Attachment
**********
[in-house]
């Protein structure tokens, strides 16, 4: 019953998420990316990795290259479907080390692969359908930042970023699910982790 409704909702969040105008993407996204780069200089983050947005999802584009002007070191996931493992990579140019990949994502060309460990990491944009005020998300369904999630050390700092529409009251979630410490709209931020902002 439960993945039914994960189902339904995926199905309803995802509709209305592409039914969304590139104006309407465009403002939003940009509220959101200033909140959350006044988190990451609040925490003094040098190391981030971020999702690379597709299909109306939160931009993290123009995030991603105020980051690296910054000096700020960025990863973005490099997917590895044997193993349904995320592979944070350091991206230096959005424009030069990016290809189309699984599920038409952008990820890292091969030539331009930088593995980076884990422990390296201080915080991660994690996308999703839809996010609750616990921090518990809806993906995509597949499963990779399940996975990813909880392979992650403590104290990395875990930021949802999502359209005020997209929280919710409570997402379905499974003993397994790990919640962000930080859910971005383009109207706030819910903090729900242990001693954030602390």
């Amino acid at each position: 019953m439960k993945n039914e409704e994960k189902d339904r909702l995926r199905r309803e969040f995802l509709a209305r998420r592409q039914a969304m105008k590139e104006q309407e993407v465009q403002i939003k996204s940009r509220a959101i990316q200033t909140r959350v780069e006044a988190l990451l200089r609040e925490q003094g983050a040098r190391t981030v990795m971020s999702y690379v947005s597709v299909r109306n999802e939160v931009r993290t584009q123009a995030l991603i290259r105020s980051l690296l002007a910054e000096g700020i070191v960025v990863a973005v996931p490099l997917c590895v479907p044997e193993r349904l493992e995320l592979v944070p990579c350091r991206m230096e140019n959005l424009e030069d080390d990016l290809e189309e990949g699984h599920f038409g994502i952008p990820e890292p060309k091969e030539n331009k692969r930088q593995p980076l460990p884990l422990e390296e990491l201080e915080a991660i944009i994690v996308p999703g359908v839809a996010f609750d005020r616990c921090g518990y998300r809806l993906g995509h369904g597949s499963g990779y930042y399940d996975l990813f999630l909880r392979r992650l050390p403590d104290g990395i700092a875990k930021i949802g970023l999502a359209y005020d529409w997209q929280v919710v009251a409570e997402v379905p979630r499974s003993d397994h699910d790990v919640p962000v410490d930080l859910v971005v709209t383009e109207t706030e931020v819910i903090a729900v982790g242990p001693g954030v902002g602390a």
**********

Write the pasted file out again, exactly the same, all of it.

[in-house]
């Protein structure tokens, strides 16, 4: 019953998420990316990795290259479907080390692969359908930042970023699910982790 409704909702969040105008993407996204780069200089983050947005999802584009002007070191996931493992990579140019990949994502060309460990990491944009005020998300369904999630050390700092529409009251979630410490709209931020902002 439960993945039914994960189902339904995926199905309803995802509709209305592409039914969304590139104006309407465009403002939003940009509220959101200033909140959350006044988190990451609040925490003094040098190391981030971020999702690379597709299909109306939160931009993290123009995030991603105020980051690296910054000096700020960025990863973005490099997917590895044997193993349904995320592979944070350091991206230096959005424009030069990016290809189309699984599920038409952008990820890292091969030539331009930088593995980076884990422990390296201080915080991660994690996308999703839809996010609750616990921090518990809806993906995509597949499963990779399940996975990813909880392979992650403590104290990395875990930021949802999502359209005020997209929280919710409570997402379905499974003993397994790990919640962000930080859910971005383009109207706030819910903090729900242990001693954030602390």
């Amino acid at each position: 019953m439960k993945n039914e409704e994960k189902d339904r909702l995926r199905r309803e969040f995802l509709a209305r998420r592409q039914a969304m105008k590139e104006q309407e993407v465009q403002i939003k996204s940009r509220a959101i990316q200033t909140r959350v780069e006044a988190l990451l200089r609040e925490q003094g983050a040098r190391t981030v990795m971020s999702y690379v947005s597709v299909r109306n999802e939160v931009r993290t584009q123009a995030l991603i290259r105020s980051l690296l002007a910054e000096g700020i070191v960025v990863a973005v996931p490099l997917c590895v479907p044997e193993r349904l493992e995320l592979v944070p990579c350091r991206m230096e140019n959005l424009e030069d080390d990016l290809e189309e990949g699984h599920f038409g994502i952008p990820e890292p060309k091969e030539n331009k692969r930088q593995p980076l460990p884990l422990e390296e990491l201080e915080a991660i944009i994690v996308p999703g359908v839809a996010f609750d005020r616990c921090g518990y998300r809806l993906g995509h369904g597949s499963g990779y930042y399940d996975l990813f999630l909880r392979r992650l050390p403590d104290g990395i700092a875990k930021i949802g970023l999502a359209y005020d529409w997209q929280v919710v009251a409570e997402v379905p979630r499974s003993d397994h699910d790990v919640p962000v410490d930080l859910v971005v709209t383009e109207t706030e931020v819910i903090a729900v982790g242990p001693g954030v902002g602390a």